Some exciting news today with Adobe partnering up with companies across the board like Nokia, Sony Ericsson, NTT DoCoMo, ARM, Intel, NBC, MTV, BBC, etc. for an initiative they call the Open Screen Project.

What the Open Screen Project attempts to address is getting a consistent runtime not just on the desktop but across to mobile and devices. Adobe has a clear solution for web with the ubiquitousness of the Flash Player, Flash Lite is getting traction with over 500 million copies shipped with mobile phones so far and AIR is bringing RIA's to the desktop.

When I initially heard about the project I was a bit skeptical thinking it was more of a marketing announcement than anything else, but there are a few important points to consider and I'll walk you through them.


Removing license restrictions on the use of SWF specifications

The SWF specifications have always been available for people to support exporting to the file format, with the big caveat in the license agreement that you could not build your own player for SWF content.

This has changed effective today, you are now free to write your own SWF Player if you so wish to do. The concern here has always been fragmentation of 'Flash Players', but Adobe now recognizes that it is in everyone's best interest to maintain compatibility and see this as less of an issue.

Note that, while this does further open up the Flash Player, this does not mean it is going open source. I personally think Adobe will be going there eventually, one of the major obstacles right is the use of certain audio/video codecs and the Saffron text rendering for FlashType that they licensed and can't open up.


Removing license fees for embedding on devices

If you are a device manufacturer and wanted to embed the Flash Player on your hardware there were always licensing fees involved.

Starting from the next release after this announcement (not the one currently in development) all license fees and restrictions will be removed for Flash Lite and Flash for devices.

Over the last few years I've worked on a couple of projects where we wanted to get the Flash Player on a specific device but licensing was a real show stopper. Soon this will be a thing of the past and I'm sure we'll see the Flash Player on more and more mobile and consumer devices.


Releasing device porting layer APIs

Related to removing the license fees for embedding the Flash Player, Adobe will also be publicly releasing the APIs for the porting layer which enables you to make the Flash Player run on your environment.

This means you no longer necessarily need to rely on Adobe making a Flash Player that is compatible on your specific device but can work on it yourself.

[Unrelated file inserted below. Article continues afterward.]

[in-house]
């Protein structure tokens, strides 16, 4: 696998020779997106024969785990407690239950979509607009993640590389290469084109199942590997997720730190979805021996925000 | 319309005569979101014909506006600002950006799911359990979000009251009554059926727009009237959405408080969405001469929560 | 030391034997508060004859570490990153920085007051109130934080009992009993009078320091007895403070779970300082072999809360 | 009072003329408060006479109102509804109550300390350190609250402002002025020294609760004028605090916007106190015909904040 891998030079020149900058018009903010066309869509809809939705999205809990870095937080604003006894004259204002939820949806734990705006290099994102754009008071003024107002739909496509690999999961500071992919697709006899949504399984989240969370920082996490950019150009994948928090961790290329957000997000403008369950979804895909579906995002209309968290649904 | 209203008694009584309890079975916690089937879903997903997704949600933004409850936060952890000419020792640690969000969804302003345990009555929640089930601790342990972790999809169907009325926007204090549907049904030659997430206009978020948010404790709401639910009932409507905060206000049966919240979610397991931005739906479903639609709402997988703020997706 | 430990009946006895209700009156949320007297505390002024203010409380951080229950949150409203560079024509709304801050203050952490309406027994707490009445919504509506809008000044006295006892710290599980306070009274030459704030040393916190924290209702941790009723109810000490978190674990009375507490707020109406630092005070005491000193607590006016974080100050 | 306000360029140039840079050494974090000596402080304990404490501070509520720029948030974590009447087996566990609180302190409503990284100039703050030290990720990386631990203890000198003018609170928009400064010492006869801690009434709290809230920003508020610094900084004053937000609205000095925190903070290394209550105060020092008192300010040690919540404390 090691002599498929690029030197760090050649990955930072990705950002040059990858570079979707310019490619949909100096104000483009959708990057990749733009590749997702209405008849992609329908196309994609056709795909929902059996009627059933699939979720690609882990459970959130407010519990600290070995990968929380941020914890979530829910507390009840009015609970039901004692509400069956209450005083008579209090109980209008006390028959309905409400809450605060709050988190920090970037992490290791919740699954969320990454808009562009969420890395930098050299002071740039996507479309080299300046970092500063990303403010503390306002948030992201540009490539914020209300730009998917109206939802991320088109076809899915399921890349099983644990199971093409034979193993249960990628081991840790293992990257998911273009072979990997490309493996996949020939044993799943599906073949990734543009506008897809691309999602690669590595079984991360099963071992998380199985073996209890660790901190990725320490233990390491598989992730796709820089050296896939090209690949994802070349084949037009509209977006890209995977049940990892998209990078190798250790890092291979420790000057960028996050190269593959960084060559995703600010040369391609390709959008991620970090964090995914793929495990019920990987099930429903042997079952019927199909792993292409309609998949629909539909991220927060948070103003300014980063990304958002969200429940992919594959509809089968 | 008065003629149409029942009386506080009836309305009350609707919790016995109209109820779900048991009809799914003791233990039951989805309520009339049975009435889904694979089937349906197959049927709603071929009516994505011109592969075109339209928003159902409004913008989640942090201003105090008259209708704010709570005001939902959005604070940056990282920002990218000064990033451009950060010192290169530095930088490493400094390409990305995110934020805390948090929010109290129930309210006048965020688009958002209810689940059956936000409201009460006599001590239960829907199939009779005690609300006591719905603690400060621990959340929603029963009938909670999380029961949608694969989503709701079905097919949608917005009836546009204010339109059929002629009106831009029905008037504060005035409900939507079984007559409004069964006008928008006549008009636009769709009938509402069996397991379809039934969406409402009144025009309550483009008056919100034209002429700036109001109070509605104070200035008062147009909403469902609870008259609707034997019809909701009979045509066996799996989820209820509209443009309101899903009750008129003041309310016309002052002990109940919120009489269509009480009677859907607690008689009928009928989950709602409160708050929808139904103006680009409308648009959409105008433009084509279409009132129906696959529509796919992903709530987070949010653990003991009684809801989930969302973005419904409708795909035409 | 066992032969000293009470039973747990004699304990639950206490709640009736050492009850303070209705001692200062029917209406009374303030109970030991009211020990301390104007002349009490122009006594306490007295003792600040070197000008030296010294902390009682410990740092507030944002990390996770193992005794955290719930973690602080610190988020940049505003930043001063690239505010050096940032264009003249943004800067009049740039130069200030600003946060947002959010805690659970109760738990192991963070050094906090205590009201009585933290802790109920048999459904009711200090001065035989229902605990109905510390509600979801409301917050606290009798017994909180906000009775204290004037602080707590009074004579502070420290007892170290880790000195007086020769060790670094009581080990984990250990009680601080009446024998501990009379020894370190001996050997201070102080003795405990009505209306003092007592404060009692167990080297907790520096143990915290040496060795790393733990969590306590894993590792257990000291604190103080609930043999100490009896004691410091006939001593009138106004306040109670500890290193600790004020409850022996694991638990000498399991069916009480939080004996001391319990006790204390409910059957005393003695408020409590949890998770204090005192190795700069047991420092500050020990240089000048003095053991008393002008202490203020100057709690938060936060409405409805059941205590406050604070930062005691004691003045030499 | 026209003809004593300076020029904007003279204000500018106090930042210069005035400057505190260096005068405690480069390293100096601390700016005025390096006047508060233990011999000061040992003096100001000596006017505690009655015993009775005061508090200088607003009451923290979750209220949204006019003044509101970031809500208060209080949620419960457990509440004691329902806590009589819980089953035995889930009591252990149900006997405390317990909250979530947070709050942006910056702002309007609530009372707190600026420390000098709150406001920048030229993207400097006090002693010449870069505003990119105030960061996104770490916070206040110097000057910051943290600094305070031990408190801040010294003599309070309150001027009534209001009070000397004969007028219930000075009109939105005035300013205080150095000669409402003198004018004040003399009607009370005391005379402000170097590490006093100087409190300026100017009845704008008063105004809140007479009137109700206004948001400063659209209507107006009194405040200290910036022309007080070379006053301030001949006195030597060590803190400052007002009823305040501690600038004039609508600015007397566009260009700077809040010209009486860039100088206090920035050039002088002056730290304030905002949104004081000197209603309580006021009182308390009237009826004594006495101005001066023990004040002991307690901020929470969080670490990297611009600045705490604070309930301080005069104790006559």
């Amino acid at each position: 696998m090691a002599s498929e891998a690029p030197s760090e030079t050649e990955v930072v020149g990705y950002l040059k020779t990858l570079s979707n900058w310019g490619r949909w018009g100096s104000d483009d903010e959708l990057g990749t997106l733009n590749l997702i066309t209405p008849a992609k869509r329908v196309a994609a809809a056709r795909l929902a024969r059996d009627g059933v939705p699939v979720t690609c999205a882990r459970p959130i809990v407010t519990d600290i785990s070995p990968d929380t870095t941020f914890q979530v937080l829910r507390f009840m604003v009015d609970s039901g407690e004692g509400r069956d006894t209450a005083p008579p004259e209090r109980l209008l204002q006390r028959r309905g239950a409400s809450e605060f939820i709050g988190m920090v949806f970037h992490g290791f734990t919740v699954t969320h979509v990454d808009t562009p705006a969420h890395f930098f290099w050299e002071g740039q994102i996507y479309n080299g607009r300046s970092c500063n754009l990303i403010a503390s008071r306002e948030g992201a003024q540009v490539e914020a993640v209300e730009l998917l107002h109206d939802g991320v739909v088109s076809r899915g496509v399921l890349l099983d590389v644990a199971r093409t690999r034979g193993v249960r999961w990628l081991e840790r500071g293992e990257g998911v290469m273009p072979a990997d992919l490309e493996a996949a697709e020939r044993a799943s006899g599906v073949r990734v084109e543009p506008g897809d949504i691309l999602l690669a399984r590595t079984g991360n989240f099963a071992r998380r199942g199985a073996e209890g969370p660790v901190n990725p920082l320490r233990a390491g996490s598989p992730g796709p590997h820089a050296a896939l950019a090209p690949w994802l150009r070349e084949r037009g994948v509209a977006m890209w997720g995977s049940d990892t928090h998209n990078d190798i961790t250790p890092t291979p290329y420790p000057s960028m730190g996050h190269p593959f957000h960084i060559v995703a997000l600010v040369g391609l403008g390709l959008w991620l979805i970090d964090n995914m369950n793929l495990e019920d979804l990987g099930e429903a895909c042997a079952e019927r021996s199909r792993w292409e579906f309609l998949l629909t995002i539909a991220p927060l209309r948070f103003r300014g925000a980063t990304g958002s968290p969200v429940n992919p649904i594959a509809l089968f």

Working with the various partners the goal is also to make sure this consistent runtime can be updated over the air across all different devices, much like the Flash Player can be right now.


Publishing the Flash Cast protocol

Flash Cast is a rich offline portal solution for mobile phone operators and content providers and uses an optimized protocol for data transfer to mobile devices that will be made publicly available in the next few months as part of the Open Screen Project.

Again this is a tremendous benefit for Flash on mobile devices that are more concerned about bandwidth usage etc. Along with the AMF specification that was released as part of BlazeDS we've now got some great technologies for working with data across the Flash Platform.



The announcement covers both the Flash Player as the Adobe Integrated Runtime which makes it extra exciting. Just as AIR has helped bridge the gap between the web and the desktop, I believe this Open Screen Project will lay the foundation to do the same for Flash content across desktop, mobile and devices with a consistent runtime and toolset.

Adobe continues to surprise me in how far they are willing to go in opening up technologies and supporting the efforts of an 'open web' and I can only applaud them for doing so.

In hindsight there were some indications of a convergence between desktop and mobile Flash Platform efforts with the announcement of moving towards an integrated technology business unit under Kevin Lynch. The combined efforts of the different teams and increased openness of the Flash Player and SWF specification can only drive innovation. Exciting times ahead!

  Read the press release